I have a Shimano FC-M460 crank and the spider is starting to wobble a little. Is it possible to tighten or replace the spider? I can't figure out which tool I would need to order. Or should I just replace the whole crank & spider?

2 Answers 2


The FC-M480, as originally identified in the question, is a 9-speed, Deore level crank. This is a link to Shimano's spare parts diagram. Here is a link to the M460 crankset's parts diagram. Neither indicates that the spider is available as a spare part. For Shimano cranks of this era in general, I don't believe the spider can be practically be separated from the crankarm. The road cranks generally had the spider forged with the arms. As shown below, the M480 and 460 do appear to have separate spiders, but the spare parts diagram indicates that the spider isn't available as a spare part, nor is there an obvious lockring. Hence, the spider is likely bonded (i.e. industrial strength glue) to the crankarm. The image is of an M480 crankarm-spider interface that I stole from an eBay listing.

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Note the supplemental discussion in comments: the OP checked that their chainring bolts were tight and that the crankarm was tight on the bottom bracket. When the OP wiggled one chainring, all three rings moved together. Unfortunately, that points to the spider moving. As it isn't secured by a lockring, this likely means the bond is failing. While that is presumably very strong glue and this should be a rare event, this is unfortunately not out of the question. There have been a few reported failures of Shimano's higher-end road crankarms, which are forged in two pieces and then bonded together. In these events, the bond fails, possibly exacerbated by salty air.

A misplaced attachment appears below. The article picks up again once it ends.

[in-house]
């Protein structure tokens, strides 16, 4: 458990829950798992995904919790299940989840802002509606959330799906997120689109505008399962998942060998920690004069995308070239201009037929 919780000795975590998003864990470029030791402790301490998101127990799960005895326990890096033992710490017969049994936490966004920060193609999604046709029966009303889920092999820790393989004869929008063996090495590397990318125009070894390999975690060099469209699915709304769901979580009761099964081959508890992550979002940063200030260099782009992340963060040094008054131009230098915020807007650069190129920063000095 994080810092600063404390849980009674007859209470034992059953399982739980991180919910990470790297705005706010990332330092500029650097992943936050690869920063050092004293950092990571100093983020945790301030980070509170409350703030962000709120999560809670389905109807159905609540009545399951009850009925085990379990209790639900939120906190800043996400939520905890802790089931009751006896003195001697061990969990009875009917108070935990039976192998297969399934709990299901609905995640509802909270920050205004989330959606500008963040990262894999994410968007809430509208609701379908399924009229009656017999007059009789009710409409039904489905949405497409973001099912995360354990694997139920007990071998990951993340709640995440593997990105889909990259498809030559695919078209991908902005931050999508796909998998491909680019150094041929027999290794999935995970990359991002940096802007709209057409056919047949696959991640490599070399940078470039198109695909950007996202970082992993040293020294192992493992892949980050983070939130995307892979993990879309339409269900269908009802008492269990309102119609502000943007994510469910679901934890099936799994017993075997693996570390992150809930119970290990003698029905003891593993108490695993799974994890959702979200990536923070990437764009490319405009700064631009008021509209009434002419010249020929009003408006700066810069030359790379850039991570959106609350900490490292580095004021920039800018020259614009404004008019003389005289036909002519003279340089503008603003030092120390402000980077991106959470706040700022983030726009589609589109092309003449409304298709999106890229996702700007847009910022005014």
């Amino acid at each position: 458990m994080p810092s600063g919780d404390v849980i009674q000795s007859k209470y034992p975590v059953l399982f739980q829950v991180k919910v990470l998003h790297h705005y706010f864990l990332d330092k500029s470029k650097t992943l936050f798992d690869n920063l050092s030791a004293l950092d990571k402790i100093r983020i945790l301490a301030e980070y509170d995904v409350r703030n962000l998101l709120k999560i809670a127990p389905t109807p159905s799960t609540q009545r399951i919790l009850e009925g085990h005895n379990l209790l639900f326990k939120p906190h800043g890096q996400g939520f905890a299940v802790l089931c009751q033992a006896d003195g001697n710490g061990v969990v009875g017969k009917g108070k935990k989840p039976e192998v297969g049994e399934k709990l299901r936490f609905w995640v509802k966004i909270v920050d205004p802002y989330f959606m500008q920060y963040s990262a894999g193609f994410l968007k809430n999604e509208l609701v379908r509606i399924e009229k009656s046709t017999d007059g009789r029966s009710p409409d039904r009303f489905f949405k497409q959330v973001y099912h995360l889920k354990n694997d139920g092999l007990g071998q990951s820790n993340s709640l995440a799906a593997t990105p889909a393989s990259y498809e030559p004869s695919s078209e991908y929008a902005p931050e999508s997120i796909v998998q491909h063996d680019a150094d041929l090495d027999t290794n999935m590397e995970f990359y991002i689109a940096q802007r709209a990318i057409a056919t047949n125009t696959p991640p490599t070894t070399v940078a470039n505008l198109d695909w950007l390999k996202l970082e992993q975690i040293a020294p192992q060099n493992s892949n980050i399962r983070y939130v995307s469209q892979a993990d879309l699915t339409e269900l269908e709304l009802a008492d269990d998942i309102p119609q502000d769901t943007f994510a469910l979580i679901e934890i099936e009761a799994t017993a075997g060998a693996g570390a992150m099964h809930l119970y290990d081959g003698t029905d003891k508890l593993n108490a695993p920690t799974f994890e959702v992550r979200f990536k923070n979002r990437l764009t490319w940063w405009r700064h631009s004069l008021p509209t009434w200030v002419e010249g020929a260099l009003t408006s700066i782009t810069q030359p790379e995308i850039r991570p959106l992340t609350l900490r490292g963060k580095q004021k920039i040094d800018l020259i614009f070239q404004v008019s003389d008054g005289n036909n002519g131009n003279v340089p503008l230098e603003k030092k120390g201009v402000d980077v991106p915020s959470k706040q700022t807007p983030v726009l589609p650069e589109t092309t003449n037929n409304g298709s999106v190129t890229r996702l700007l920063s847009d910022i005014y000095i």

It might be impractical to re-bond the spider to the arm. While I've never done anything like this myself, I would expect that the existing adhesive would need to be dissolved. That might harm the anodizing. Then, after cleaning off any remnants of the adhesive, the OP would need to select a proper adhesive, and re-bond the arm and spider. I'm not sure if the application procedures for appropriate adhesives are achievable by typical home mechanics. In any case, it could be possible if you knew what you were doing, but I expect that it would be much more cost effective to buy a new crankset.

As a side note, Shimano's 12-speed MTB cranks appear to all be direct mount. Here, the spider is integrated with the chainring, not the crank arm. You fix the chainring to the arm with a splined interface. If one had that type of crank and bent the spider or the chainring, you'd just replace the chainring as one unit. That requires a lockring tool, e.g. the Park LRT-4, plus a wrench to hold that tool. However, the Tourney cranks in question are definitely not direct mount. If they were, the parts diagram would show a lockring rather than mounting bolts, and they would show the spider arms integrated with the chainrings.